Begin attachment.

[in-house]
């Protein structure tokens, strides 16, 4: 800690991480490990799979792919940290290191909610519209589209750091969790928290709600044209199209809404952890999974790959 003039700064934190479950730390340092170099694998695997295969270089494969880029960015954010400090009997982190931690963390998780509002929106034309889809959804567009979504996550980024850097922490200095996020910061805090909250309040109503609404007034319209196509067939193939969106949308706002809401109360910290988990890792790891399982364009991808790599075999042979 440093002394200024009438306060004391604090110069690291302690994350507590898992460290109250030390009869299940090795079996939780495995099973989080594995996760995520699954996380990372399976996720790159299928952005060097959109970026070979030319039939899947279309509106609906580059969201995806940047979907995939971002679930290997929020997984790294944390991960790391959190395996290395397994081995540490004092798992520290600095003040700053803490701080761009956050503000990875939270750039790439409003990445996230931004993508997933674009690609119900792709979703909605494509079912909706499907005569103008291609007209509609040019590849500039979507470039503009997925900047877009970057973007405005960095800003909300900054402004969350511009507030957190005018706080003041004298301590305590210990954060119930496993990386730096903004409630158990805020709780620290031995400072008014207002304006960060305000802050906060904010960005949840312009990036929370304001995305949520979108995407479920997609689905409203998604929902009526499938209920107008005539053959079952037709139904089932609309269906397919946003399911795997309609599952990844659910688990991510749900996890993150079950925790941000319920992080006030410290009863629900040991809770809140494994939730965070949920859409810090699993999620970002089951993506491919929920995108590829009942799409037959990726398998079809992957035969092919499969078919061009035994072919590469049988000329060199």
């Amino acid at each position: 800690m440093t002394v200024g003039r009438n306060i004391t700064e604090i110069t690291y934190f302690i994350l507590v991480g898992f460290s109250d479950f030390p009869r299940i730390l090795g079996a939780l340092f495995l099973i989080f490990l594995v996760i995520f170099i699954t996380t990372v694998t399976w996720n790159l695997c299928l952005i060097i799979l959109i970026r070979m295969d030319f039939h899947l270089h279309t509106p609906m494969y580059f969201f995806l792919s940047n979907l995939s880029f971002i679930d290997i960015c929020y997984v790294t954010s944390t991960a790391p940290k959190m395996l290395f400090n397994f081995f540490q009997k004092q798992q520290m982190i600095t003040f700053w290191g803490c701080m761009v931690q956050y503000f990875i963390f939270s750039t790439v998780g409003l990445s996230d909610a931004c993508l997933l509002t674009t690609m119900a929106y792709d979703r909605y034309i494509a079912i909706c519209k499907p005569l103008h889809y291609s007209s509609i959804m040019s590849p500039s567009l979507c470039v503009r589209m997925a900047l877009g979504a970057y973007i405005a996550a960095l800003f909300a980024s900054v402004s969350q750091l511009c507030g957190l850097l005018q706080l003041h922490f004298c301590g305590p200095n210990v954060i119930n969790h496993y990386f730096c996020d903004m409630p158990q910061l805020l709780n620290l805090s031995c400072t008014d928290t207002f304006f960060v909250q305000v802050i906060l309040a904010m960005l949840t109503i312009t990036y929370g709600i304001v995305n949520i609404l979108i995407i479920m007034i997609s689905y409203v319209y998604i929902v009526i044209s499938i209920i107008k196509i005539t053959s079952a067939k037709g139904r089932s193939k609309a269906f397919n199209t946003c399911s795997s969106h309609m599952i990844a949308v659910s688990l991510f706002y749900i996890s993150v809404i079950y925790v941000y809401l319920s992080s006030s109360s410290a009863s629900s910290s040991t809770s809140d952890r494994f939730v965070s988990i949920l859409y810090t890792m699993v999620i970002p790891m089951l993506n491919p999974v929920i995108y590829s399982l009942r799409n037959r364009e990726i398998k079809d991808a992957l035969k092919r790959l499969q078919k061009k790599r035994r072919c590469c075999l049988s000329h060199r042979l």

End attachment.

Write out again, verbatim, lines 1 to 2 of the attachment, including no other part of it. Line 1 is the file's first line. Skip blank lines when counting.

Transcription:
[in-house]
């Protein structure tokens, strides 16, 4: 800690991480490990799979792919940290290191909610519209589209750091969790928290709600044209199209809404952890999974790959 003039700064934190479950730390340092170099694998695997295969270089494969880029960015954010400090009997982190931690963390998780509002929106034309889809959804567009979504996550980024850097922490200095996020910061805090909250309040109503609404007034319209196509067939193939969106949308706002809401109360910290988990890792790891399982364009991808790599075999042979 440093002394200024009438306060004391604090110069690291302690994350507590898992460290109250030390009869299940090795079996939780495995099973989080594995996760995520699954996380990372399976996720790159299928952005060097959109970026070979030319039939899947279309509106609906580059969201995806940047979907995939971002679930290997929020997984790294944390991960790391959190395996290395397994081995540490004092798992520290600095003040700053803490701080761009956050503000990875939270750039790439409003990445996230931004993508997933674009690609119900792709979703909605494509079912909706499907005569103008291609007209509609040019590849500039979507470039503009997925900047877009970057973007405005960095800003909300900054402004969350511009507030957190005018706080003041004298301590305590210990954060119930496993990386730096903004409630158990805020709780620290031995400072008014207002304006960060305000802050906060904010960005949840312009990036929370304001995305949520979108995407479920997609689905409203998604929902009526499938209920107008005539053959079952037709139904089932609309269906397919946003399911795997309609599952990844659910688990991510749900996890993150079950925790941000319920992080006030410290009863629900040991809770809140494994939730965070949920859409810090699993999620970002089951993506491919929920995108590829009942799409037959990726398998079809992957035969092919499969078919061009035994072919590469049988000329060199």